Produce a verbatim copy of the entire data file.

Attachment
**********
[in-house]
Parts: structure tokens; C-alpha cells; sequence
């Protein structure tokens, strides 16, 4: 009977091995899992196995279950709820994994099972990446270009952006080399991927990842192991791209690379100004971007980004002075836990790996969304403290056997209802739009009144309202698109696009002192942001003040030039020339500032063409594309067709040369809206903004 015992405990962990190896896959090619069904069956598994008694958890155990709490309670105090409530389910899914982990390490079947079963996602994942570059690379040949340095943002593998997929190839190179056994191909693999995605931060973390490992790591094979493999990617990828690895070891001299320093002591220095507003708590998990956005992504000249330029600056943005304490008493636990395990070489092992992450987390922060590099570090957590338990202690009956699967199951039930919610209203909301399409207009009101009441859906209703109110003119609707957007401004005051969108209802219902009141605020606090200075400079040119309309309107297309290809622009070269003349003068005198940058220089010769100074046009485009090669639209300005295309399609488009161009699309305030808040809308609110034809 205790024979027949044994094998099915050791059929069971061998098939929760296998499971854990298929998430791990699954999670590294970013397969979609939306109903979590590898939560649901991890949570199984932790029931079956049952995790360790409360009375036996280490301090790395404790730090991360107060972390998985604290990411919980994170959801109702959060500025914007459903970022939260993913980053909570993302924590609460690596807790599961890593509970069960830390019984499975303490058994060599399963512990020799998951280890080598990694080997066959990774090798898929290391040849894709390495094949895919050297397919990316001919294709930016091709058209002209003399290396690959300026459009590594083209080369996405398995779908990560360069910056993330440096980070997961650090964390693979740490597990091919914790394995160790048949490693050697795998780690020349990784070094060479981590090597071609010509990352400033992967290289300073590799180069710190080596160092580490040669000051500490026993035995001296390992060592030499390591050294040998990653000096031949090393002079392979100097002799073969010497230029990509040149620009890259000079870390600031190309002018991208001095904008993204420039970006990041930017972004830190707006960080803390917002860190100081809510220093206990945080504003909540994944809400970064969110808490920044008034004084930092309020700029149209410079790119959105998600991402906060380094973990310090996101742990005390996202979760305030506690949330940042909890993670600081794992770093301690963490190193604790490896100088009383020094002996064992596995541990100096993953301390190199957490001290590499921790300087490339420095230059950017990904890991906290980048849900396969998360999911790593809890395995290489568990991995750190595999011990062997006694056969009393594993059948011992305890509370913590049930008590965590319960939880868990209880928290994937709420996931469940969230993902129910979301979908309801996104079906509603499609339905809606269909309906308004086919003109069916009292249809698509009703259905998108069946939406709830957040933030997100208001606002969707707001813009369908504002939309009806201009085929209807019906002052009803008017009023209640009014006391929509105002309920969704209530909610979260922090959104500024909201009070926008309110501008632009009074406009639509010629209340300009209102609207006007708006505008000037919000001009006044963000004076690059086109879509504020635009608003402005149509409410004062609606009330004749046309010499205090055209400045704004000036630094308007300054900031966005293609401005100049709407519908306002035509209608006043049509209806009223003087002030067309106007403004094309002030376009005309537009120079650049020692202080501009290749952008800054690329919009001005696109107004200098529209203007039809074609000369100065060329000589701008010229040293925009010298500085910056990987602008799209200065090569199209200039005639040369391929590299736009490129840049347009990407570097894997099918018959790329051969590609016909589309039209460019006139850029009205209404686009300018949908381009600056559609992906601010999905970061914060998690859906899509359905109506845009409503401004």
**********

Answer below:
[in-house]
Parts: structure tokens; C-alpha cells; sequence
């Protein structure tokens, strides 16, 4: 009977091995899992196995279950709820994994099972990446270009952006080399991927990842192991791209690379100004971007980004002075836990790996969304403290056997209802739009009144309202698109696009002192942001003040030039020339500032063409594309067709040369809206903004 015992405990962990190896896959090619069904069956598994008694958890155990709490309670105090409530389910899914982990390490079947079963996602994942570059690379040949340095943002593998997929190839190179056994191909693999995605931060973390490992790591094979493999990617990828690895070891001299320093002591220095507003708590998990956005992504000249330029600056943005304490008493636990395990070489092992992450987390922060590099570090957590338990202690009956699967199951039930919610209203909301399409207009009101009441859906209703109110003119609707957007401004005051969108209802219902009141605020606090200075400079040119309309309107297309290809622009070269003349003068005198940058220089010769100074046009485009090669639209300005295309399609488009161009699309305030808040809308609110034809 205790024979027949044994094998099915050791059929069971061998098939929760296998499971854990298929998430791990699954999670590294970013397969979609939306109903979590590898939560649901991890949570199984932790029931079956049952995790360790409360009375036996280490301090790395404790730090991360107060972390998985604290990411919980994170959801109702959060500025914007459903970022939260993913980053909570993302924590609460690596807790599961890593509970069960830390019984499975303490058994060599399963512990020799998951280890080598990694080997066959990774090798898929290391040849894709390495094949895919050297397919990316001919294709930016091709058209002209003399290396690959300026459009590594083209080369996405398995779908990560360069910056993330440096980070997961650090964390693979740490597990091919914790394995160790048949490693050697795998780690020349990784070094060479981590090597071609010509990352400033992967290289300073590799180069710190080596160092580490040669000051500490026993035995001296390992060592030499390591050294040998990653000096031949090393002079392979100097002799073969010497230029990509040149620009890259000079870390600031190309002018991208001095904008993204420039970006990041930017972004830190707006960080803390917002860190100081809510220093206990945080504003909540994944809400970064969110808490920044008034004084930092309020700029149209410079790119959105998600991402906060380094973990310090996101742990005390996202979760305030506690949330940042909890993670600081794992770093301690963490190193604790490896100088009383020094002996064992596995541990100096993953301390190199957490001290590499921790300087490339420095230059950017990904890991906290980048849900396969998360999911790593809890395995290489568990991995750190595999011990062997006694056969009393594993059948011992305890509370913590049930008590965590319960939880868990209880928290994937709420996931469940969230993902129910979301979908309801996104079906509603499609339905809606269909309906308004086919003109069916009292249809698509009703259905998108069946939406709830957040933030997100208001606002969707707001813009369908504002939309009806201009085929209807019906002052009803008017009023209640009014006391929509105002309920969704209530909610979260922090959104500024909201009070926008309110501008632009009074406009639509010629209340300009209102609207006007708006505008000037919000001009006044963000004076690059086109879509504020635009608003402005149509409410004062609606009330004749046309010499205090055209400045704004000036630094308007300054900031966005293609401005100049709407519908306002035509209608006043049509209806009223003087002030067309106007403004094309002030376009005309537009120079650049020692202080501009290749952008800054690329919009001005696109107004200098529209203007039809074609000369100065060329000589701008010229040293925009010298500085910056990987602008799209200065090569199209200039005639040369391929590299736009490129840049347009990407570097894997099918018959790329051969590609016909589309039209460019006139850029009205209404686009300018949908381009600056559609992906601010999905970061914060998690859906899509359905109506845009409503401004």